Frequently Asked Questions

You may be asking

  1. How do I apply for need-based aid?
  2. What will I need to complete the Free Application for Federal Student Aid (FAFSA)?
  3. What is the deadline for submitting my Free Application for Federal Student Aid (FAFSA)?
  4. What is Loyola's Title IV Code (information required on the FAFSA form)?
  5. How does the Department of Education come up with my "Expected Family Contribution ("EFC")?
  6. How long does the financial aid awarding process take?
  7. What if I need more aid and/or the FAFSA does not reflect my present situation?
  8. If I move off-campus, how does this affect my financial aid?
  9. My financial aid awards were reduced. How can aid be reduced after it was awarded to me?
  10. Should I send in my tax forms and other paperwork before you ask for it?
  11. Must my parents and I complete our federal tax forms before filing the FAFSA?
  12. If my parents are divorced or separated, do I include both parents' income information on the FAFSA, even though they no longer live together?
  13. If my parents are divorced, and the parent I receive more support from remarries, do I have to include my stepparent's income information on the FAFSA, even though that person does not provide any financial support for me?
  14. When is the Office of Scholarships and Financial Aid open?
  15. Who Is Handling My File?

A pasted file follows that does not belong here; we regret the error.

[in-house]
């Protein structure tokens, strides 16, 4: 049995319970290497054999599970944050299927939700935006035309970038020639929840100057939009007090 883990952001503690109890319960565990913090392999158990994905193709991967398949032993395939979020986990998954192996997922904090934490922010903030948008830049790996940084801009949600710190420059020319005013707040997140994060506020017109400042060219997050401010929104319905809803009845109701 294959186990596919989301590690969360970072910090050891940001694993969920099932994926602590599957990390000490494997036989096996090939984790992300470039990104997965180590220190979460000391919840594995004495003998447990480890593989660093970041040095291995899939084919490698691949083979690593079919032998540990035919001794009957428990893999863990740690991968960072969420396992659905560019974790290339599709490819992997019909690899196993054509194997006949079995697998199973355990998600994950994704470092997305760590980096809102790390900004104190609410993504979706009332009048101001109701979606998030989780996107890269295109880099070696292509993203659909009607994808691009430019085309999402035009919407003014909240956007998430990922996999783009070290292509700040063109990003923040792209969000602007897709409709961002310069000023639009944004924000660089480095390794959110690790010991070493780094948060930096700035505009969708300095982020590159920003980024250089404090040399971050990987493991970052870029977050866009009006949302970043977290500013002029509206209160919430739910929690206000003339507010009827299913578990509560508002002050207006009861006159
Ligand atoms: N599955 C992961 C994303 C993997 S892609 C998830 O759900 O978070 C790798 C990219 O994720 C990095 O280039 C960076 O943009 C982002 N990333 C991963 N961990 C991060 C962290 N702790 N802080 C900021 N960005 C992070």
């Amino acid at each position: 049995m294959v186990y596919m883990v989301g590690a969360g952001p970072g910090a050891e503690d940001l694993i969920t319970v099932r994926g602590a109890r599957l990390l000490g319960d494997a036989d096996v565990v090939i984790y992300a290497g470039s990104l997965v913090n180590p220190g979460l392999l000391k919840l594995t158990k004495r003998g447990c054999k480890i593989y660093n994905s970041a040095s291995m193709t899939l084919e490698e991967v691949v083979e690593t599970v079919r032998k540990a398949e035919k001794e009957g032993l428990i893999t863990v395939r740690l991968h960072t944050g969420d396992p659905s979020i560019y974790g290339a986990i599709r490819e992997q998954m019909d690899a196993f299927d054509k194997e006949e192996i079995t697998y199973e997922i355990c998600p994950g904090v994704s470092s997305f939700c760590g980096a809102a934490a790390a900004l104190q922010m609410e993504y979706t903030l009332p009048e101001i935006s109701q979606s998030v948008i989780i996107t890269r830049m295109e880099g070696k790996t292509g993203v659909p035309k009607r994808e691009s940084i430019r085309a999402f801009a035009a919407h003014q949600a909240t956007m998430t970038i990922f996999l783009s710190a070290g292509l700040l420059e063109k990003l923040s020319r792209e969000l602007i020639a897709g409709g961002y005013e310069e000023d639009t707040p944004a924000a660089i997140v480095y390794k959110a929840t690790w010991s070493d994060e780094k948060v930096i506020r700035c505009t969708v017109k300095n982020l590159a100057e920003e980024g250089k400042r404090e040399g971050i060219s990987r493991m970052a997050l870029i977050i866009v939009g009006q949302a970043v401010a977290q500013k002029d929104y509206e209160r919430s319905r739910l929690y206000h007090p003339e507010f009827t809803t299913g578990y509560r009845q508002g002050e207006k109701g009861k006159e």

Q: How do I apply for need-based aid?

A: Submit the Free Application for Federal Student Aid (FAFSA). The information from the FAFSA will help us to determine the type of federal financial aid you are eligible to receive.  Louisiana undergraduate students interested in applying for all available state aid programs (Including the"TOPS" Scholarship Program) also need to complete this form.

Q: What documents will I need to complete the Free Application for Federal Student Aid (FAFSA)?

A: You will need the following documents: (You can complete the FAFSA using "estimated data." If you choose this option, you will need to send us a copy of all tax forms when they are completed and submitted to the Internal Revenue Service.)

  • The FAFSA on the Web Worksheet
  • Your Federal Tax Return and all W-2 Forms
  • Your spouse's Federal Tax Return and all W-2 Forms (if applicable)
  • Your parents' Federal Tax Return and all W-2 Forms (if you are dependent)